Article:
Law enforcement faces many hidden dangers
The FBI released its violent crime report for 2016 on Monday. It showed violent crime in 2016 rose for the second straight year, but still remains at historical low levels.
Violent crime such as shootings and robberies rose 4.1 percent in 2016 from the year before. Homicides increased 8.6 percent.
Attorney General Jeff Sessions on Monday challenged law enforcement to “confront and turn back the rising tide of violent crime.” This challenge comes at a time when law enforcement has been heavily criticized for questionable fatal shootings and other incidents captured on video shot by citizens.
Most of the rising violent crime and questionable incidents occur in metropolitan areas far away from southwest Minnesota. However, law enforcement officials here are not without their challenges.
A column on this page written by Minneota Police Chief Bill Bolt underscores how tough a job our law enforcement men and women face each day. He describes being assaulted by a suspect. He said the person “spit in his face causing phlegm and spittle to enter his mouth.”
During this incident, Bolt described his concentration in staying calm through the entire episode of arresting the person. And then later receiving medical attention that required blood being drawn for testing to monitor his health.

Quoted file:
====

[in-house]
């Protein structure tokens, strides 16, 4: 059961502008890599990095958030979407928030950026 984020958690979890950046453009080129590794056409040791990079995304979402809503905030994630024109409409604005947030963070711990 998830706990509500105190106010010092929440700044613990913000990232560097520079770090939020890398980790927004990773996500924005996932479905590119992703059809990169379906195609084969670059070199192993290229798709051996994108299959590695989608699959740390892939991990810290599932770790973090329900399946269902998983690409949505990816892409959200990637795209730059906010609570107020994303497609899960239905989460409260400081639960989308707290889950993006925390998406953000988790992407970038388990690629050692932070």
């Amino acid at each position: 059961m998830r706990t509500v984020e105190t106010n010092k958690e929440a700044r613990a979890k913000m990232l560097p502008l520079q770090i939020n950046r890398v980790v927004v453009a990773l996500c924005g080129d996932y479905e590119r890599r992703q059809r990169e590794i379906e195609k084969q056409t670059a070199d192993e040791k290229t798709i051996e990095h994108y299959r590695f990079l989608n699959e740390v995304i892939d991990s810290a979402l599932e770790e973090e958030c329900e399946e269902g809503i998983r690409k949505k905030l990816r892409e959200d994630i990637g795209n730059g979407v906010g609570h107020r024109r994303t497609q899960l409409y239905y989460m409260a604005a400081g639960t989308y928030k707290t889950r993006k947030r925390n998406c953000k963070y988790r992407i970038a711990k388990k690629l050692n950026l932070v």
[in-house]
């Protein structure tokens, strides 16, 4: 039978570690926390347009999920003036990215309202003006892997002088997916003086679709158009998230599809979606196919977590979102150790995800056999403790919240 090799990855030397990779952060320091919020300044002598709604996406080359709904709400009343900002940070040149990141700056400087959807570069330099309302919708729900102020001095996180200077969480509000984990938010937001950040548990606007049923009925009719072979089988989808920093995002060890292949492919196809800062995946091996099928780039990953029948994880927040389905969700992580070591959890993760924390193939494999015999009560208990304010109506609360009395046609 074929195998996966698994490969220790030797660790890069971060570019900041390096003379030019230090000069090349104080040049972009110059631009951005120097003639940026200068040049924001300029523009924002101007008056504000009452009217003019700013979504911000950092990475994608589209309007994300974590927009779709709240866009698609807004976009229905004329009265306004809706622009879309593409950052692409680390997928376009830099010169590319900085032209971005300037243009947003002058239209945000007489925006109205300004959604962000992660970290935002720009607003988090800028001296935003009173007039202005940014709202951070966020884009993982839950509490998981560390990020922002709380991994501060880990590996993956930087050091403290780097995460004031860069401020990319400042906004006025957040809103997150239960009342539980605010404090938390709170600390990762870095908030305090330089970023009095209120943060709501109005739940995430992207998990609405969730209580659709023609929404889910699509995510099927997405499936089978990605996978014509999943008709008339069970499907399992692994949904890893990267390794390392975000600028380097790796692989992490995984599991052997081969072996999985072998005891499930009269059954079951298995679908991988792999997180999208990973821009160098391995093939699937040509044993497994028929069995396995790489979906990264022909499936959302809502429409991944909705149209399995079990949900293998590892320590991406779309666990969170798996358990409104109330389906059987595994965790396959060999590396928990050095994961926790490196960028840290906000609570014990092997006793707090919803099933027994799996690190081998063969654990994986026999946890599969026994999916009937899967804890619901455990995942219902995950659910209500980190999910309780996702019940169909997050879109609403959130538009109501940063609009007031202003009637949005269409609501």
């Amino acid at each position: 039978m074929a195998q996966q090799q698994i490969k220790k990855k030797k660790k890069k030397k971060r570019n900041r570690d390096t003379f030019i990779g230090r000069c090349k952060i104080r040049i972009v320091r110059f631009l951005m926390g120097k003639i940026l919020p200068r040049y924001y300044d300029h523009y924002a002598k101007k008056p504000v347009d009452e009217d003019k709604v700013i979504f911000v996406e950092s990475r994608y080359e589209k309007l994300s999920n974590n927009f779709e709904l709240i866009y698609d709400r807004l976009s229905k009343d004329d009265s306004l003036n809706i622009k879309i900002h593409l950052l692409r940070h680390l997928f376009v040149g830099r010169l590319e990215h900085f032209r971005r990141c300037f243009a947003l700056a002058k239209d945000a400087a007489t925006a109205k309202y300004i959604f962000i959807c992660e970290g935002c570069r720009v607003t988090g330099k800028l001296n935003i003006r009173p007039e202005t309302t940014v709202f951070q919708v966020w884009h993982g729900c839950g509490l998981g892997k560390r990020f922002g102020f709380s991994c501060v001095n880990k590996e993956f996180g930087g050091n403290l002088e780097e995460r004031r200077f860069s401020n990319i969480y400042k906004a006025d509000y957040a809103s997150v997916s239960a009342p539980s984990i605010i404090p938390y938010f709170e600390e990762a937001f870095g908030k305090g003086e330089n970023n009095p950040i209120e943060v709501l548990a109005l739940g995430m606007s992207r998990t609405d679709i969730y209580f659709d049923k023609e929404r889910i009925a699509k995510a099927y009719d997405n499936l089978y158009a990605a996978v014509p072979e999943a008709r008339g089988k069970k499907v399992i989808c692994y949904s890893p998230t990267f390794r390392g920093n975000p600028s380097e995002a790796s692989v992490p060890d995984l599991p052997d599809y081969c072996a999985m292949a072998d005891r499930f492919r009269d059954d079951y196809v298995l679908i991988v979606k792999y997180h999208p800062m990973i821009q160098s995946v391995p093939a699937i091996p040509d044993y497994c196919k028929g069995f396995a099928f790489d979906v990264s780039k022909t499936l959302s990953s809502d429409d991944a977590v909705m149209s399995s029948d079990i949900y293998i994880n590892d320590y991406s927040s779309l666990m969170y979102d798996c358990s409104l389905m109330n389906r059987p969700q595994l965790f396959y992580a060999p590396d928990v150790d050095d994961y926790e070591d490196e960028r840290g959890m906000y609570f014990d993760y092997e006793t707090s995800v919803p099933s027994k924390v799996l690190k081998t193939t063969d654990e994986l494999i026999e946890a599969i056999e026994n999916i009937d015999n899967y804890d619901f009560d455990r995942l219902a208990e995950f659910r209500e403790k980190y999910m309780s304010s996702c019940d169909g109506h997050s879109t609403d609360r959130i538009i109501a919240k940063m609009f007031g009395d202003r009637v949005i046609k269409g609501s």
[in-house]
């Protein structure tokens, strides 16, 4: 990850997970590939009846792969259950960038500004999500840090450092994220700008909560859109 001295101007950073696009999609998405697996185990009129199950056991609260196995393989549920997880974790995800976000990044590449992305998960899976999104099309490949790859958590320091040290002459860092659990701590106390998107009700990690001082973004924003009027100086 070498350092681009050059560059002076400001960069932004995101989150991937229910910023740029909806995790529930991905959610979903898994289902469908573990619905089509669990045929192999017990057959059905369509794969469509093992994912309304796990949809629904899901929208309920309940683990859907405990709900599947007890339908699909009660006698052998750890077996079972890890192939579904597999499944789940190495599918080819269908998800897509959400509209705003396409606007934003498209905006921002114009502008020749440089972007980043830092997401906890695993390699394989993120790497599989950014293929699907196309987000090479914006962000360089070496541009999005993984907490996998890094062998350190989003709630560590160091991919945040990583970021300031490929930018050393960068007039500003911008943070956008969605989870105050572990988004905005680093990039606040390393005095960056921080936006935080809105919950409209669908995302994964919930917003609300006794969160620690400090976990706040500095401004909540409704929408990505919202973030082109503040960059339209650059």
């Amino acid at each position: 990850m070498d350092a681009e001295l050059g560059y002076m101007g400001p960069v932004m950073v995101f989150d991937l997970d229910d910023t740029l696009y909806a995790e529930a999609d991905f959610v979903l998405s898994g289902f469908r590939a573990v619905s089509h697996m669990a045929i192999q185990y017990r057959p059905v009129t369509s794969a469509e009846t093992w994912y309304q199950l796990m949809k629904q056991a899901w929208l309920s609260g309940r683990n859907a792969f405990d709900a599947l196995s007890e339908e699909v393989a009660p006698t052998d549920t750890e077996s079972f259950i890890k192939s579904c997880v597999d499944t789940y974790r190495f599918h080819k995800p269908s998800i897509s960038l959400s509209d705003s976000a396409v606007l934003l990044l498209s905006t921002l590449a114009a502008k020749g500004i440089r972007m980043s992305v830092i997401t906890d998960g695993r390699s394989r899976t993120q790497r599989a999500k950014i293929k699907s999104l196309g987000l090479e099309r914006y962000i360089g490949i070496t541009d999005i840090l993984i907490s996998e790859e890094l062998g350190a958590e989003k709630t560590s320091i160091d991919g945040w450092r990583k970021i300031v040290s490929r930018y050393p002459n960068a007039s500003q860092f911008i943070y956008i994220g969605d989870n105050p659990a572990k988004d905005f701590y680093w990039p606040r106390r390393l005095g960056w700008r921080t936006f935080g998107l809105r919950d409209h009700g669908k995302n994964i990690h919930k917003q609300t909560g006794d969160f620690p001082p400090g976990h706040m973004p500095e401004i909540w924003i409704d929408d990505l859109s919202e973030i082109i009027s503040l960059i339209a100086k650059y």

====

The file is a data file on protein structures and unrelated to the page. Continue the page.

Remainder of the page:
Bolt said some citizens angered by the incident suggested he use force against the person in response to the spitting. He cited his professionalism and training to control his emotions and not to overstep his boundaries. He said his role is not of a punisher.
“If I had unleashed punitive force against this person in response to him assaulting me, I would be no better than them,” he wrote.
It’s unimaginable the level of self-control one has to have in order to handle this “assault” in the professional manner that Bolt reportedly displayed. While violent crime and suspected “police brutality” grab the headlines, we learn that the men and women of law enforcement face a variety of dangers that rarely get reported in the national media.
Bolt’s incident puts the spotlight on the challenge that comes with dealing with mental illness and suspects who are under heavy influence of drugs and alcohol.
Bolt urges citizens to take a minute and consider changing currently held beliefs regarding police, courts and suspects. “We have a system of law that works when we work with it,” he said.
We applaud Bolt’s professionalism. We also applaud his faith in the justice system.